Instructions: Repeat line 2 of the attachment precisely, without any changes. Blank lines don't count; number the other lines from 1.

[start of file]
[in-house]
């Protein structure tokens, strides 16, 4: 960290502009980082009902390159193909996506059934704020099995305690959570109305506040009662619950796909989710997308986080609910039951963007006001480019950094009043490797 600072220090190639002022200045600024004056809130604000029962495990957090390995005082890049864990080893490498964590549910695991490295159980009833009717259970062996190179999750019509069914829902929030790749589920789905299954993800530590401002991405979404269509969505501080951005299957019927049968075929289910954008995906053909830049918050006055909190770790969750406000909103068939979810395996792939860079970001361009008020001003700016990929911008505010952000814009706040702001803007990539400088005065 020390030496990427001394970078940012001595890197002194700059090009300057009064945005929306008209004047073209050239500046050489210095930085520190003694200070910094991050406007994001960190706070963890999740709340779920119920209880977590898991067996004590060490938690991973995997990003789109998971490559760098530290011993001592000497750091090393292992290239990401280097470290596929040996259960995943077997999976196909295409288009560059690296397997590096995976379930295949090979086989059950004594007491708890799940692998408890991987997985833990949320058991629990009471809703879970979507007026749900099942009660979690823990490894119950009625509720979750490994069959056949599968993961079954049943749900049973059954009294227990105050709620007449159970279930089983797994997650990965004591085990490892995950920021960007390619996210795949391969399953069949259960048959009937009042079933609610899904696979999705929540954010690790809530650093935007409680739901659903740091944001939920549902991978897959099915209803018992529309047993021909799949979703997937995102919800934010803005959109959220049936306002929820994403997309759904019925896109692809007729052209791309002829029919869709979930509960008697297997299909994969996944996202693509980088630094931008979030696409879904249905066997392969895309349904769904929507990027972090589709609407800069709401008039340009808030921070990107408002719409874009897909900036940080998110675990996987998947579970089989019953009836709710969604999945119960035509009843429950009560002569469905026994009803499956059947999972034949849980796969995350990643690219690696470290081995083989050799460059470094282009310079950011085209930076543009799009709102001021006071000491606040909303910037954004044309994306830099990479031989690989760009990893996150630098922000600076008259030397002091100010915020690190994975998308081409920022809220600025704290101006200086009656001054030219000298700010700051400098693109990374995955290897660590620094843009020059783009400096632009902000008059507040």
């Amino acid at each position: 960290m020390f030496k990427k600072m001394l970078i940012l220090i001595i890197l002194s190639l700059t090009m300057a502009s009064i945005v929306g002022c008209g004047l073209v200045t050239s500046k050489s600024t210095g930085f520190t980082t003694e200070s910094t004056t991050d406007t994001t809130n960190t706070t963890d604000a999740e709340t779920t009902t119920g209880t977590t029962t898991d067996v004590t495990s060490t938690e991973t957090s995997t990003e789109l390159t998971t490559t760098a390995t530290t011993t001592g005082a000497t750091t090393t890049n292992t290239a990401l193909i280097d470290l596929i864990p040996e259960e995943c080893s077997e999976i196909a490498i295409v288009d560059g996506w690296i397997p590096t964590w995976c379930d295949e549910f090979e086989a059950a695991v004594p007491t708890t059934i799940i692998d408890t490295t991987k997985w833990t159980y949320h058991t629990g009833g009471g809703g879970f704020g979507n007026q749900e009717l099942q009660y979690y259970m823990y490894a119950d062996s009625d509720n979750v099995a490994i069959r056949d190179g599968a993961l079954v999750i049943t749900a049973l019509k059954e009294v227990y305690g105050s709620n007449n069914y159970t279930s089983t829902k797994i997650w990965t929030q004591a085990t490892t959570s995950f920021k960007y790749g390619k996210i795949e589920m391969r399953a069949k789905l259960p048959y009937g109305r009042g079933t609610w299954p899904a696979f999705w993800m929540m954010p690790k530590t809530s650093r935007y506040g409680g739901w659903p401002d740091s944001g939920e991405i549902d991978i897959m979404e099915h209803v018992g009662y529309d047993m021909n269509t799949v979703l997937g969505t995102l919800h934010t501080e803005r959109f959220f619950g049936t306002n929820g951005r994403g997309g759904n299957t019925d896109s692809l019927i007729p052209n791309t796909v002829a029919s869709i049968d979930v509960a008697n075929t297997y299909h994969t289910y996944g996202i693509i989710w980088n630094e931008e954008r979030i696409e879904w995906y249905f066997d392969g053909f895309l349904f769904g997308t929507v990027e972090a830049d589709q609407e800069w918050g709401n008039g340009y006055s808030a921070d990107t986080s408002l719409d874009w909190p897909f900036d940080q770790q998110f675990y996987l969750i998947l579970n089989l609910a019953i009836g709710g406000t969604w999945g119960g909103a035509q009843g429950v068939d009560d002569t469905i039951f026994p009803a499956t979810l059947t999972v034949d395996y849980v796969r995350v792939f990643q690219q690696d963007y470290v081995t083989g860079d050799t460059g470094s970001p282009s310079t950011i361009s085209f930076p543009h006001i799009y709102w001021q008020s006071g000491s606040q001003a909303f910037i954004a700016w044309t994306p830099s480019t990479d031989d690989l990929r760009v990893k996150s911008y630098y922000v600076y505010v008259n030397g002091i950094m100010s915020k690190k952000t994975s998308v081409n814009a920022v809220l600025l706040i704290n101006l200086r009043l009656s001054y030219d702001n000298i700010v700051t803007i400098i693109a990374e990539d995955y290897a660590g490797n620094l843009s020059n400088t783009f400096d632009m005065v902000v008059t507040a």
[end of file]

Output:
């Protein structure tokens, strides 16, 4: 960290502009980082009902390159193909996506059934704020099995305690959570109305506040009662619950796909989710997308986080609910039951963007006001480019950094009043490797 600072220090190639002022200045600024004056809130604000029962495990957090390995005082890049864990080893490498964590549910695991490295159980009833009717259970062996190179999750019509069914829902929030790749589920789905299954993800530590401002991405979404269509969505501080951005299957019927049968075929289910954008995906053909830049918050006055909190770790969750406000909103068939979810395996792939860079970001361009008020001003700016990929911008505010952000814009706040702001803007990539400088005065 020390030496990427001394970078940012001595890197002194700059090009300057009064945005929306008209004047073209050239500046050489210095930085520190003694200070910094991050406007994001960190706070963890999740709340779920119920209880977590898991067996004590060490938690991973995997990003789109998971490559760098530290011993001592000497750091090393292992290239990401280097470290596929040996259960995943077997999976196909295409288009560059690296397997590096995976379930295949090979086989059950004594007491708890799940692998408890991987997985833990949320058991629990009471809703879970979507007026749900099942009660979690823990490894119950009625509720979750490994069959056949599968993961079954049943749900049973059954009294227990105050709620007449159970279930089983797994997650990965004591085990490892995950920021960007390619996210795949391969399953069949259960048959009937009042079933609610899904696979999705929540954010690790809530650093935007409680739901659903740091944001939920549902991978897959099915209803018992529309047993021909799949979703997937995102919800934010803005959109959220049936306002929820994403997309759904019925896109692809007729052209791309002829029919869709979930509960008697297997299909994969996944996202693509980088630094931008979030696409879904249905066997392969895309349904769904929507990027972090589709609407800069709401008039340009808030921070990107408002719409874009897909900036940080998110675990996987998947579970089989019953009836709710969604999945119960035509009843429950009560002569469905026994009803499956059947999972034949849980796969995350990643690219690696470290081995083989050799460059470094282009310079950011085209930076543009799009709102001021006071000491606040909303910037954004044309994306830099990479031989690989760009990893996150630098922000600076008259030397002091100010915020690190994975998308081409920022809220600025704290101006200086009656001054030219000298700010700051400098693109990374995955290897660590620094843009020059783009400096632009902000008059507040």